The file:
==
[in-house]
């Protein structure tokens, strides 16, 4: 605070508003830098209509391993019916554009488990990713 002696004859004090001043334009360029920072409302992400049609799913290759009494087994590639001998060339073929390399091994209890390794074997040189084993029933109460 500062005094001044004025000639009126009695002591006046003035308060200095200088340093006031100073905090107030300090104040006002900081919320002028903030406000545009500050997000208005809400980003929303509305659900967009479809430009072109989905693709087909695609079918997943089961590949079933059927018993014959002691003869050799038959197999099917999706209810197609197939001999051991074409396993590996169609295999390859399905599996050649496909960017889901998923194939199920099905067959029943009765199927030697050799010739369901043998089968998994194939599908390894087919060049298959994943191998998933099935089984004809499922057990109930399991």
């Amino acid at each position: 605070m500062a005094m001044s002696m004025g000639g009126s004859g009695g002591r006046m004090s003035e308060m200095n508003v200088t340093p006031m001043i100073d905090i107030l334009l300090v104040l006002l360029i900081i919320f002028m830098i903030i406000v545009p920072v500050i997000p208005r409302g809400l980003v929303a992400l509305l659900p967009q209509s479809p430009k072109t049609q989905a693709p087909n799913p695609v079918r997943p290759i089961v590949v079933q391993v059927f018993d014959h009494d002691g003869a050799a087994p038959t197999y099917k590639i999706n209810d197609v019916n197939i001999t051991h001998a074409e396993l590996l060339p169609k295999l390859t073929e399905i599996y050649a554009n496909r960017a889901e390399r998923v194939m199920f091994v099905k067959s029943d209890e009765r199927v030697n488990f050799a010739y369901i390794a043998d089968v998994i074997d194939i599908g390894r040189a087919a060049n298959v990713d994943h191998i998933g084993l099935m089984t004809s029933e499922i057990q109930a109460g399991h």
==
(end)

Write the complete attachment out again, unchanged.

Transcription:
[in-house]
């Protein structure tokens, strides 16, 4: 605070508003830098209509391993019916554009488990990713 002696004859004090001043334009360029920072409302992400049609799913290759009494087994590639001998060339073929390399091994209890390794074997040189084993029933109460 500062005094001044004025000639009126009695002591006046003035308060200095200088340093006031100073905090107030300090104040006002900081919320002028903030406000545009500050997000208005809400980003929303509305659900967009479809430009072109989905693709087909695609079918997943089961590949079933059927018993014959002691003869050799038959197999099917999706209810197609197939001999051991074409396993590996169609295999390859399905599996050649496909960017889901998923194939199920099905067959029943009765199927030697050799010739369901043998089968998994194939599908390894087919060049298959994943191998998933099935089984004809499922057990109930399991």
């Amino acid at each position: 605070m500062a005094m001044s002696m004025g000639g009126s004859g009695g002591r006046m004090s003035e308060m200095n508003v200088t340093p006031m001043i100073d905090i107030l334009l300090v104040l006002l360029i900081i919320f002028m830098i903030i406000v545009p920072v500050i997000p208005r409302g809400l980003v929303a992400l509305l659900p967009q209509s479809p430009k072109t049609q989905a693709p087909n799913p695609v079918r997943p290759i089961v590949v079933q391993v059927f018993d014959h009494d002691g003869a050799a087994p038959t197999y099917k590639i999706n209810d197609v019916n197939i001999t051991h001998a074409e396993l590996l060339p169609k295999l390859t073929e399905i599996y050649a554009n496909r960017a889901e390399r998923v194939m199920f091994v099905k067959s029943d209890e009765r199927v030697n488990f050799a010739y369901i390794a043998d089968v998994i074997d194939i599908g390894r040189a087919a060049n298959v990713d994943h191998i998933g084993l099935m089984t004809s029933e499922i057990q109930a109460g399991h």